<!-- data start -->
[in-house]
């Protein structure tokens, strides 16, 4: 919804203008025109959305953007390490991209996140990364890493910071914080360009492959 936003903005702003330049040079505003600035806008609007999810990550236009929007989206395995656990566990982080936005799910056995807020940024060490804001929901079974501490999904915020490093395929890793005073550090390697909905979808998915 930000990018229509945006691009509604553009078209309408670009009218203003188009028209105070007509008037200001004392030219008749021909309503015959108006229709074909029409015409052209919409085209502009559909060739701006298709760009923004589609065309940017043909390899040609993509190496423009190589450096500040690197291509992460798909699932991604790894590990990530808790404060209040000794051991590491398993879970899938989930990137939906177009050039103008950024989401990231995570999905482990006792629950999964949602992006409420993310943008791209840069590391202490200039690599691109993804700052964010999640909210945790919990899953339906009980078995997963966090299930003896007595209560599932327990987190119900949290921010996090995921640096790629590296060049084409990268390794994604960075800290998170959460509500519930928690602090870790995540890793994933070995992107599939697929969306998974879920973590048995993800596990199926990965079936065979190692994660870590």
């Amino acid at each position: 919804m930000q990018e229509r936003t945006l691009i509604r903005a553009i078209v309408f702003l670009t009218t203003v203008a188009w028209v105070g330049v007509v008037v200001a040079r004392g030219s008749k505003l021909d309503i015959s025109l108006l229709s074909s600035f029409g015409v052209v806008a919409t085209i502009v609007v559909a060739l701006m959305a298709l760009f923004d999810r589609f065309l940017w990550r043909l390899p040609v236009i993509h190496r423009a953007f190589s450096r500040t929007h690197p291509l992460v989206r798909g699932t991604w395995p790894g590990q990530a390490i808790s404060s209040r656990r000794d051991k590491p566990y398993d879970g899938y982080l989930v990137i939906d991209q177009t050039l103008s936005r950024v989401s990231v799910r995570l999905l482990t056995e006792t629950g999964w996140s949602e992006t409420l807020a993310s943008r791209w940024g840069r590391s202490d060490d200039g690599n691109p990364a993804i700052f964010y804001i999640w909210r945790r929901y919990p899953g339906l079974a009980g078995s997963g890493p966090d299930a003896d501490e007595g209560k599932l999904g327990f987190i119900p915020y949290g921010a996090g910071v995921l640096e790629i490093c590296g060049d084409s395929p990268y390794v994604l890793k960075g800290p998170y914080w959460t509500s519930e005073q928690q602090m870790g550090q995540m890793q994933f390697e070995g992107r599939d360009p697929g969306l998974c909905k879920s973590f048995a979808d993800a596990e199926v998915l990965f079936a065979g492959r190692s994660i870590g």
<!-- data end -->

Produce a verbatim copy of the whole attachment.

[in-house]
């Protein structure tokens, strides 16, 4: 919804203008025109959305953007390490991209996140990364890493910071914080360009492959 936003903005702003330049040079505003600035806008609007999810990550236009929007989206395995656990566990982080936005799910056995807020940024060490804001929901079974501490999904915020490093395929890793005073550090390697909905979808998915 930000990018229509945006691009509604553009078209309408670009009218203003188009028209105070007509008037200001004392030219008749021909309503015959108006229709074909029409015409052209919409085209502009559909060739701006298709760009923004589609065309940017043909390899040609993509190496423009190589450096500040690197291509992460798909699932991604790894590990990530808790404060209040000794051991590491398993879970899938989930990137939906177009050039103008950024989401990231995570999905482990006792629950999964949602992006409420993310943008791209840069590391202490200039690599691109993804700052964010999640909210945790919990899953339906009980078995997963966090299930003896007595209560599932327990987190119900949290921010996090995921640096790629590296060049084409990268390794994604960075800290998170959460509500519930928690602090870790995540890793994933070995992107599939697929969306998974879920973590048995993800596990199926990965079936065979190692994660870590």
């Amino acid at each position: 919804m930000q990018e229509r936003t945006l691009i509604r903005a553009i078209v309408f702003l670009t009218t203003v203008a188009w028209v105070g330049v007509v008037v200001a040079r004392g030219s008749k505003l021909d309503i015959s025109l108006l229709s074909s600035f029409g015409v052209v806008a919409t085209i502009v609007v559909a060739l701006m959305a298709l760009f923004d999810r589609f065309l940017w990550r043909l390899p040609v236009i993509h190496r423009a953007f190589s450096r500040t929007h690197p291509l992460v989206r798909g699932t991604w395995p790894g590990q990530a390490i808790s404060s209040r656990r000794d051991k590491p566990y398993d879970g899938y982080l989930v990137i939906d991209q177009t050039l103008s936005r950024v989401s990231v799910r995570l999905l482990t056995e006792t629950g999964w996140s949602e992006t409420l807020a993310s943008r791209w940024g840069r590391s202490d060490d200039g690599n691109p990364a993804i700052f964010y804001i999640w909210r945790r929901y919990p899953g339906l079974a009980g078995s997963g890493p966090d299930a003896d501490e007595g209560k599932l999904g327990f987190i119900p915020y949290g921010a996090g910071v995921l640096e790629i490093c590296g060049d084409s395929p990268y390794v994604l890793k960075g800290p998170y914080w959460t509500s519930e005073q928690q602090m870790g550090q995540m890793q994933f390697e070995g992107r599939d360009p697929g969306l998974c909905k879920s973590f048995a979808d993800a596990e199926v998915l990965f079936a065979g492959r190692s994660i870590g």